Eight years back, the man whose work touches our lives every day, told his biographer, Steve LeVine, “I am only 92; I still have time to go.”

This morning, he went.

If he had lived till July 25, Nobel laureate John Bannister Goodenough would have completed 101 years on the earth, whose inhabitants have much to thank him for.

If it were not for Goodenough’s seminal work, we would not be having the little lithium-ion batteries that power our cellphones, laptops and hundreds of other gizmos or computers that have random-access memory (RAM).

A fit candidate

In the late 1970s, a British-American scientist called Stanley Whittingham had discovered lithium’s capacity to be a liberal donor of electrons than any other material, making the metal a fit candidate for making anodes for batteries. But the invention had a problem — it caught fire frequently. The lithium-ion battery would probably have died then had Goodenough not walked in to save it.

The scientist, who had an unhappy childhood battling dyslexia and being ignored by squabbling (and later divorced) parents, led an active life till his death. It was the tenacity of the man who would just not give up that helped him solve a problem that was troubling Stanley Whittingham’s lithium-ion cell.

Whittingham’s cell had lithium stored within titanium sulphide. Goodenough, who had worked on metal oxides earlier, came up with the clinching idea of adding cobalt oxide to the anode, to create a more powerful cell that did not catch fire.

Also read: Obituary. Goodenough, Nobel laureate who gave the world Li-ion batteries, passes away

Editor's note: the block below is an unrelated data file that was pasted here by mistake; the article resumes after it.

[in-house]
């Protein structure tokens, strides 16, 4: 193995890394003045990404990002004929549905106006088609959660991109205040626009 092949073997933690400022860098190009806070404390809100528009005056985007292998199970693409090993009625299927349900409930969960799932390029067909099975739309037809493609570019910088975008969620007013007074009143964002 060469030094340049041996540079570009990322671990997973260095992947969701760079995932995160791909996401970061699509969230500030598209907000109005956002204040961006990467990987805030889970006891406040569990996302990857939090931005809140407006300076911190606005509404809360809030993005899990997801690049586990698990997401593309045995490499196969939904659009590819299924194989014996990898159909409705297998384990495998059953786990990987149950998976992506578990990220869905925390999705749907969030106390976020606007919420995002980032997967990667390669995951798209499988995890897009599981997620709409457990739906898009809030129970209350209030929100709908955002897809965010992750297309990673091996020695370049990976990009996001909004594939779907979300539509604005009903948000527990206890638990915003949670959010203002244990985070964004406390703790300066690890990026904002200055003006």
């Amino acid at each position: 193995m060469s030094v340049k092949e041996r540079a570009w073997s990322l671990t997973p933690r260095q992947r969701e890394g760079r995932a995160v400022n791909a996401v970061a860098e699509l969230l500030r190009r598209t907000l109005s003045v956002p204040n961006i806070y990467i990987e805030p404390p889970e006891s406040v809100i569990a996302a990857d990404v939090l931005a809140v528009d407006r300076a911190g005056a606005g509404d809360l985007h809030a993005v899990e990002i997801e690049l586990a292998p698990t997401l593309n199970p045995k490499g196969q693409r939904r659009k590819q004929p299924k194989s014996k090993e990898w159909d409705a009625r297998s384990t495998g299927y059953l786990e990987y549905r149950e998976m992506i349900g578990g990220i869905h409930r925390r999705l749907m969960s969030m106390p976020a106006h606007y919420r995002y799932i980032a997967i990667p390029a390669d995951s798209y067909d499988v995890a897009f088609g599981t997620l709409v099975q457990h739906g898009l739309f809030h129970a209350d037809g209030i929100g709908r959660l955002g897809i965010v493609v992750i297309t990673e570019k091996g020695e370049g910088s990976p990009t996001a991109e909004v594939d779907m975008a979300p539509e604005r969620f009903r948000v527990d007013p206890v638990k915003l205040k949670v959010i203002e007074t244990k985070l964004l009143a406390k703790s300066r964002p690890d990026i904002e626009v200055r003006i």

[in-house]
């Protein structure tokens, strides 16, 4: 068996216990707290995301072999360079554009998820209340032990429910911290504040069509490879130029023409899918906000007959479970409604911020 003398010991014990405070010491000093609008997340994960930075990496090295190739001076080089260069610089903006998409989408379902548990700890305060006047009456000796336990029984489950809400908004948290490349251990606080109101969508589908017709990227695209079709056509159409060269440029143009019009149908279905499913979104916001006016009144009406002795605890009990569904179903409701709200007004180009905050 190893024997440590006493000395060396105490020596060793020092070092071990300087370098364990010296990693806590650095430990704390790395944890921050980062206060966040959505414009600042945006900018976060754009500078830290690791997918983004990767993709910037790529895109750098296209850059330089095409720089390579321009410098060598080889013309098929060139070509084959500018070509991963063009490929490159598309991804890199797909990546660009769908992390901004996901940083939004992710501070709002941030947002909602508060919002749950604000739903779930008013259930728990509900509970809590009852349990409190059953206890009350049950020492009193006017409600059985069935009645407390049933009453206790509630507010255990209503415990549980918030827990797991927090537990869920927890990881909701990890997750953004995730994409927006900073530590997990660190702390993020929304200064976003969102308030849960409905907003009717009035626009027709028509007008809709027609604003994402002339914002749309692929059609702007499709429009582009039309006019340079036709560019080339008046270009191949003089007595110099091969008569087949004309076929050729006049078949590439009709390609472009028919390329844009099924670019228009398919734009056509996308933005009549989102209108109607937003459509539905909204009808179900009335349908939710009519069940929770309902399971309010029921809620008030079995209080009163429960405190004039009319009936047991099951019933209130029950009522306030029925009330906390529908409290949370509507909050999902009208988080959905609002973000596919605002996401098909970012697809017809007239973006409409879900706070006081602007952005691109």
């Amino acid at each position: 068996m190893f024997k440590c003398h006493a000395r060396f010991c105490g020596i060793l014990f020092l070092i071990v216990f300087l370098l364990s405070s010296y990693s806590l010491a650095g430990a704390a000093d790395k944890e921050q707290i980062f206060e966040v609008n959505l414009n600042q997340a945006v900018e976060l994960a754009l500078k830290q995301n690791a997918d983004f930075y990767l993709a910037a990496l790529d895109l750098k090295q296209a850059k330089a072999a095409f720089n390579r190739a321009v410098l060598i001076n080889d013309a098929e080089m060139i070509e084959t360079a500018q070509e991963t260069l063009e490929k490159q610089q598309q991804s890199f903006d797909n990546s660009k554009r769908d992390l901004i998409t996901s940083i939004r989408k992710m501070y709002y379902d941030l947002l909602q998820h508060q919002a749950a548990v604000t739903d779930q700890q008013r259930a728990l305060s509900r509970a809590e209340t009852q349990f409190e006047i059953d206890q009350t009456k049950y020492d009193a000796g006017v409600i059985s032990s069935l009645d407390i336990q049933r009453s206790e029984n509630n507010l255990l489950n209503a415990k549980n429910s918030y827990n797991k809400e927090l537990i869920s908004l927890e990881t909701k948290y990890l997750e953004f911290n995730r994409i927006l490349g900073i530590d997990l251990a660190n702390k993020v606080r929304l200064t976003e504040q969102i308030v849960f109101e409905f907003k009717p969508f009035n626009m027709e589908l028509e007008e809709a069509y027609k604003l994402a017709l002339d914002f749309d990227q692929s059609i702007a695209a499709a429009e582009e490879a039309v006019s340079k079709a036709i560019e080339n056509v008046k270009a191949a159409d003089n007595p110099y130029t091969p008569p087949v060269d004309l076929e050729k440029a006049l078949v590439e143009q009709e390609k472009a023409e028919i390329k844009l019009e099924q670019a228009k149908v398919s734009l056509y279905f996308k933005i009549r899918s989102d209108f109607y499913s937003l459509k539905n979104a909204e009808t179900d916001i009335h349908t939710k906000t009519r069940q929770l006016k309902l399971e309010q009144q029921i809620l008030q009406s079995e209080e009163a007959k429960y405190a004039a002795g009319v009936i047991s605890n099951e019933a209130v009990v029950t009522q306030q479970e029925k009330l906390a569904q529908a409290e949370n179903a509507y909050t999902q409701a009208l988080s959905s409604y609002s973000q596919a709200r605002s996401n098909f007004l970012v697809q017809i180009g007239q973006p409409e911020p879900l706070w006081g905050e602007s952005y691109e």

The architect

By doing this, Goodenough became the architect of the modern world that we have today, says Prof Preetham Singh of IIT-BHU, who is one of Goodenough’s many Indian students. Ironically, says Singh, Goodenough never used a cellphone or an ATM.

LeVine describes how Goodenough’s technology was stolen by a Japanese student, Shigeto Okada, whom Goodenough had admitted in his class at the behest of Nippon Telegraph and Telephone (NTT). A protracted $500-million lawsuit filed by the University of Texas against NTT, ensued.

There is a small Indian connection to the episode. Goodenough had put Okada to work alongside an Indian post-doc, Akshaya Padhi. When Goodenough discovered Okada’s tech-theft, he asked Padhi to record details in his notebook to be used as evidence in court, but Padhi is said to have refused, saying, “Sorry, he is my friend.”

Prof Ramasamy Murugan of the Pondicherry University, another of Goodenough’s Indian students, speaks highly of the Nobel Laureate’s defining qualities — kindness, integrity, sense of humour and, above all, a unique laugh.